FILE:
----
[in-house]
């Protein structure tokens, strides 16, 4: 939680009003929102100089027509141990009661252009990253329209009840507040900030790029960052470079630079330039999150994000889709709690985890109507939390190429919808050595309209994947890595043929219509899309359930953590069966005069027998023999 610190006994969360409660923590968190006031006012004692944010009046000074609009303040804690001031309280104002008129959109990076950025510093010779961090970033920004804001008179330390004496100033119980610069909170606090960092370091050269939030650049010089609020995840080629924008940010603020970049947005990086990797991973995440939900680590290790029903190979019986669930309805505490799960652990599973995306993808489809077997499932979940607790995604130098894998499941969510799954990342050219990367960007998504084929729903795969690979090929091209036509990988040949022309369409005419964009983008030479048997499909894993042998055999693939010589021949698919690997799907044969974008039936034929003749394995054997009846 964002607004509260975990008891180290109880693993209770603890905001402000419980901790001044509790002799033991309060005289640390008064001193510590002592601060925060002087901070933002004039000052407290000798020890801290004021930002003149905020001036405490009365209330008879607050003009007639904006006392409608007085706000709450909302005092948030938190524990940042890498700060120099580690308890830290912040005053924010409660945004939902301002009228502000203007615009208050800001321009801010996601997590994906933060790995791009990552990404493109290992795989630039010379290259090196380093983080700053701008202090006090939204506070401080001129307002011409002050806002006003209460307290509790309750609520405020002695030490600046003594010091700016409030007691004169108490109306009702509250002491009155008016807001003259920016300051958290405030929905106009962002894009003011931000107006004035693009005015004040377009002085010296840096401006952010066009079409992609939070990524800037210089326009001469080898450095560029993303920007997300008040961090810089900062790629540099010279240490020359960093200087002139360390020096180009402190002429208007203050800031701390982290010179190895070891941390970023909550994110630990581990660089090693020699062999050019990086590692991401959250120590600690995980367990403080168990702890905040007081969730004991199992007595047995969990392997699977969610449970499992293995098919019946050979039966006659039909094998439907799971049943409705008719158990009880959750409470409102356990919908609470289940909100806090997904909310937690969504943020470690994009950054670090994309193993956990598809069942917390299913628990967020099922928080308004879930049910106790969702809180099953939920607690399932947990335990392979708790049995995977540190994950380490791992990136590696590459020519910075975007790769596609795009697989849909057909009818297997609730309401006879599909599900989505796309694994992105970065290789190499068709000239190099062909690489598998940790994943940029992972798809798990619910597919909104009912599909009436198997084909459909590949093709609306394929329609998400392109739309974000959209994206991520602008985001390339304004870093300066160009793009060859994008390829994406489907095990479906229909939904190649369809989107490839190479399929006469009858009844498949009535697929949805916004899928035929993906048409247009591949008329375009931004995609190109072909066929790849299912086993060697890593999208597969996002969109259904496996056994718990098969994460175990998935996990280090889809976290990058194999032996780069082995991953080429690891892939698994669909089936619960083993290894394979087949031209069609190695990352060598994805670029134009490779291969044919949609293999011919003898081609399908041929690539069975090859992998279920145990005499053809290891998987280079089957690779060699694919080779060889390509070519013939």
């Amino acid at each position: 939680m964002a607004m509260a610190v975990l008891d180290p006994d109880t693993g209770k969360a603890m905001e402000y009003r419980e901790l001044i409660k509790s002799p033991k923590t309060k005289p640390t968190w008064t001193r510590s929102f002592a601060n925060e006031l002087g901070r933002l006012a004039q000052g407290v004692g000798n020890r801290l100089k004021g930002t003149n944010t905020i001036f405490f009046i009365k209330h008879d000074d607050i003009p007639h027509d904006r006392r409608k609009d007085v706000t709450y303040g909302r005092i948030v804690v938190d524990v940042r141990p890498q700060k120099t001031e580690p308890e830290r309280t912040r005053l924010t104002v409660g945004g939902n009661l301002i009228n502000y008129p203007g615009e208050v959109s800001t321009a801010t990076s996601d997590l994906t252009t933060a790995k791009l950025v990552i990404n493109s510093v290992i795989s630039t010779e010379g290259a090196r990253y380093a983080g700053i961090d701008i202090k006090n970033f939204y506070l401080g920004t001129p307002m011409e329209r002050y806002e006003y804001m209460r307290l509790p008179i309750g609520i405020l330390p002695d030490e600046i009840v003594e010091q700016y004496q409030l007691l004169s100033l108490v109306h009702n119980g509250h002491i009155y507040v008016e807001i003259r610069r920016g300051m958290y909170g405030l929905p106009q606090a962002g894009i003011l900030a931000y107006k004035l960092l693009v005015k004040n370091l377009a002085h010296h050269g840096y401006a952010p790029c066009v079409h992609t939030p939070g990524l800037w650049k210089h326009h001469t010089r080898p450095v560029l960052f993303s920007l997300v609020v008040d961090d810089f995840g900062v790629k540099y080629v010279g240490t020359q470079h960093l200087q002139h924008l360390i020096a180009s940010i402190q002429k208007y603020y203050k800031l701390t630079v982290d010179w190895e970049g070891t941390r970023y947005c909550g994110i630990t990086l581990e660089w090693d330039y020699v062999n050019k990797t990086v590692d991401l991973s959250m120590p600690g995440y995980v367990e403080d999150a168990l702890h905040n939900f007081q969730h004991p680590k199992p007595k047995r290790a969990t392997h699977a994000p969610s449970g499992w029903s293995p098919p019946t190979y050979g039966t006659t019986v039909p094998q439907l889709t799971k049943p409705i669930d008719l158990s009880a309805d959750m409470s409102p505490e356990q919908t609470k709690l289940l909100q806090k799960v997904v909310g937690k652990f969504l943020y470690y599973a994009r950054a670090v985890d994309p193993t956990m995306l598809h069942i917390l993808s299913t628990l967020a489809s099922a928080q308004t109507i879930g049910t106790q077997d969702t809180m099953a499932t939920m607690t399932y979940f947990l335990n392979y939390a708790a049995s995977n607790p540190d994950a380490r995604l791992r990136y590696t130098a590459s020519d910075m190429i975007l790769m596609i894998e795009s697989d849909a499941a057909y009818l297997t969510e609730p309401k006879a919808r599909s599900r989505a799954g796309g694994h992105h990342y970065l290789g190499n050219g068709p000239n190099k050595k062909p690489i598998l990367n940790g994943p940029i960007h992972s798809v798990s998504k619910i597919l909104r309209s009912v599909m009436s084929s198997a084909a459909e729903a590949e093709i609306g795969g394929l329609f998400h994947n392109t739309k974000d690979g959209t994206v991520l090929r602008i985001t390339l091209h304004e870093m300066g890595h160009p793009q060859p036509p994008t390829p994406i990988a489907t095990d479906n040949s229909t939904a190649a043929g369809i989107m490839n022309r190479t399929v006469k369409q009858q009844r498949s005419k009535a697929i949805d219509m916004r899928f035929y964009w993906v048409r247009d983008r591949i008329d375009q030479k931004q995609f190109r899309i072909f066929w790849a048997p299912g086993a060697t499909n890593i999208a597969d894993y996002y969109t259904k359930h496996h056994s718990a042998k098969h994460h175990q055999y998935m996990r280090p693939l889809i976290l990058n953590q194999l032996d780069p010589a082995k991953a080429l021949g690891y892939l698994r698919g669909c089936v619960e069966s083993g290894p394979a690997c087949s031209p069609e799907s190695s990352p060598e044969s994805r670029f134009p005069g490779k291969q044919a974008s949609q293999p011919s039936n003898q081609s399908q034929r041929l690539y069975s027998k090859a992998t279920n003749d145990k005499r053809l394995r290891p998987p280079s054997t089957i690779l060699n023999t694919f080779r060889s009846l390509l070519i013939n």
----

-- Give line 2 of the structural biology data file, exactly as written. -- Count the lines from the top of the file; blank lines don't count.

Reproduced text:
């Protein structure tokens, strides 16, 4: 939680009003929102100089027509141990009661252009990253329209009840507040900030790029960052470079630079330039999150994000889709709690985890109507939390190429919808050595309209994947890595043929219509899309359930953590069966005069027998023999 610190006994969360409660923590968190006031006012004692944010009046000074609009303040804690001031309280104002008129959109990076950025510093010779961090970033920004804001008179330390004496100033119980610069909170606090960092370091050269939030650049010089609020995840080629924008940010603020970049947005990086990797991973995440939900680590290790029903190979019986669930309805505490799960652990599973995306993808489809077997499932979940607790995604130098894998499941969510799954990342050219990367960007998504084929729903795969690979090929091209036509990988040949022309369409005419964009983008030479048997499909894993042998055999693939010589021949698919690997799907044969974008039936034929003749394995054997009846 964002607004509260975990008891180290109880693993209770603890905001402000419980901790001044509790002799033991309060005289640390008064001193510590002592601060925060002087901070933002004039000052407290000798020890801290004021930002003149905020001036405490009365209330008879607050003009007639904006006392409608007085706000709450909302005092948030938190524990940042890498700060120099580690308890830290912040005053924010409660945004939902301002009228502000203007615009208050800001321009801010996601997590994906933060790995791009990552990404493109290992795989630039010379290259090196380093983080700053701008202090006090939204506070401080001129307002011409002050806002006003209460307290509790309750609520405020002695030490600046003594010091700016409030007691004169108490109306009702509250002491009155008016807001003259920016300051958290405030929905106009962002894009003011931000107006004035693009005015004040377009002085010296840096401006952010066009079409992609939070990524800037210089326009001469080898450095560029993303920007997300008040961090810089900062790629540099010279240490020359960093200087002139360390020096180009402190002429208007203050800031701390982290010179190895070891941390970023909550994110630990581990660089090693020699062999050019990086590692991401959250120590600690995980367990403080168990702890905040007081969730004991199992007595047995969990392997699977969610449970499992293995098919019946050979039966006659039909094998439907799971049943409705008719158990009880959750409470409102356990919908609470289940909100806090997904909310937690969504943020470690994009950054670090994309193993956990598809069942917390299913628990967020099922928080308004879930049910106790969702809180099953939920607690399932947990335990392979708790049995995977540190994950380490791992990136590696590459020519910075975007790769596609795009697989849909057909009818297997609730309401006879599909599900989505796309694994992105970065290789190499068709000239190099062909690489598998940790994943940029992972798809798990619910597919909104009912599909009436198997084909459909590949093709609306394929329609998400392109739309974000959209994206991520602008985001390339304004870093300066160009793009060859994008390829994406489907095990479906229909939904190649369809989107490839190479399929006469009858009844498949009535697929949805916004899928035929993906048409247009591949008329375009931004995609190109072909066929790849299912086993060697890593999208597969996002969109259904496996056994718990098969994460175990998935996990280090889809976290990058194999032996780069082995991953080429690891892939698994669909089936619960083993290894394979087949031209069609190695990352060598994805670029134009490779291969044919949609293999011919003898081609399908041929690539069975090859992998279920145990005499053809290891998987280079089957690779060699694919080779060889390509070519013939």